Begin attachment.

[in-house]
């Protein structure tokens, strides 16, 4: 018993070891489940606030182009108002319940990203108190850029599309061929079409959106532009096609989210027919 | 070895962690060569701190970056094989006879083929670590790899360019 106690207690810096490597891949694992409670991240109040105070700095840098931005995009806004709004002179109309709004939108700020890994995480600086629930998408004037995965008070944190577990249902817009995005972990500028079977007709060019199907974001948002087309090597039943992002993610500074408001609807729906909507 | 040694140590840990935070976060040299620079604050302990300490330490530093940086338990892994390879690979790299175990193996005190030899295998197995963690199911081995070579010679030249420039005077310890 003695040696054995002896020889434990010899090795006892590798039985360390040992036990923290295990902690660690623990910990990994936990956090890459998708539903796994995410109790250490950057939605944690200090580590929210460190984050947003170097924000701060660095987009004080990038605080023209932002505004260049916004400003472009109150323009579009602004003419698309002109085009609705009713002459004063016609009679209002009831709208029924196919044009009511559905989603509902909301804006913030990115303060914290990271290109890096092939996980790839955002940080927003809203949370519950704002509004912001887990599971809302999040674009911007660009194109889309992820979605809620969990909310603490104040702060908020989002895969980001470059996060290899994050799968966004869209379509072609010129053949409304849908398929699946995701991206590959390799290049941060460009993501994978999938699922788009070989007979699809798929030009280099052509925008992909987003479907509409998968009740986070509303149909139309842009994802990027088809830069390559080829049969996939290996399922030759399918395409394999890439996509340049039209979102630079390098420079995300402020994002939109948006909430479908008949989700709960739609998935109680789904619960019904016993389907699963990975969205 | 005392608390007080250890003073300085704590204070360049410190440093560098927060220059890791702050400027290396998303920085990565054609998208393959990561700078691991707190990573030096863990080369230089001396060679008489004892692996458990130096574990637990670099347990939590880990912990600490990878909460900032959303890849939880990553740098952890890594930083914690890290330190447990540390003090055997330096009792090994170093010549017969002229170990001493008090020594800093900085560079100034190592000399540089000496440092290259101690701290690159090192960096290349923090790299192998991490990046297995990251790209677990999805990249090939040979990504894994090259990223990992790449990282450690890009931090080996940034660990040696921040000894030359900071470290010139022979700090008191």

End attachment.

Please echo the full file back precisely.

[in-house]
């Protein structure tokens, strides 16, 4: 018993070891489940606030182009108002319940990203108190850029599309061929079409959106532009096609989210027919 | 070895962690060569701190970056094989006879083929670590790899360019 106690207690810096490597891949694992409670991240109040105070700095840098931005995009806004709004002179109309709004939108700020890994995480600086629930998408004037995965008070944190577990249902817009995005972990500028079977007709060019199907974001948002087309090597039943992002993610500074408001609807729906909507 | 040694140590840990935070976060040299620079604050302990300490330490530093940086338990892994390879690979790299175990193996005190030899295998197995963690199911081995070579010679030249420039005077310890 003695040696054995002896020889434990010899090795006892590798039985360390040992036990923290295990902690660690623990910990990994936990956090890459998708539903796994995410109790250490950057939605944690200090580590929210460190984050947003170097924000701060660095987009004080990038605080023209932002505004260049916004400003472009109150323009579009602004003419698309002109085009609705009713002459004063016609009679209002009831709208029924196919044009009511559905989603509902909301804006913030990115303060914290990271290109890096092939996980790839955002940080927003809203949370519950704002509004912001887990599971809302999040674009911007660009194109889309992820979605809620969990909310603490104040702060908020989002895969980001470059996060290899994050799968966004869209379509072609010129053949409304849908398929699946995701991206590959390799290049941060460009993501994978999938699922788009070989007979699809798929030009280099052509925008992909987003479907509409998968009740986070509303149909139309842009994802990027088809830069390559080829049969996939290996399922030759399918395409394999890439996509340049039209979102630079390098420079995300402020994002939109948006909430479908008949989700709960739609998935109680789904619960019904016993389907699963990975969205 | 005392608390007080250890003073300085704590204070360049410190440093560098927060220059890791702050400027290396998303920085990565054609998208393959990561700078691991707190990573030096863990080369230089001396060679008489004892692996458990130096574990637990670099347990939590880990912990600490990878909460900032959303890849939880990553740098952890890594930083914690890290330190447990540390003090055997330096009792090994170093010549017969002229170990001493008090020594800093900085560079100034190592000399540089000496440092290259101690701290690159090192960096290349923090790299192998991490990046297995990251790209677990999805990249090939040979990504894994090259990223990992790449990282450690890009931090080996940034660990040696921040000894030359900071470290010139022979700090008191």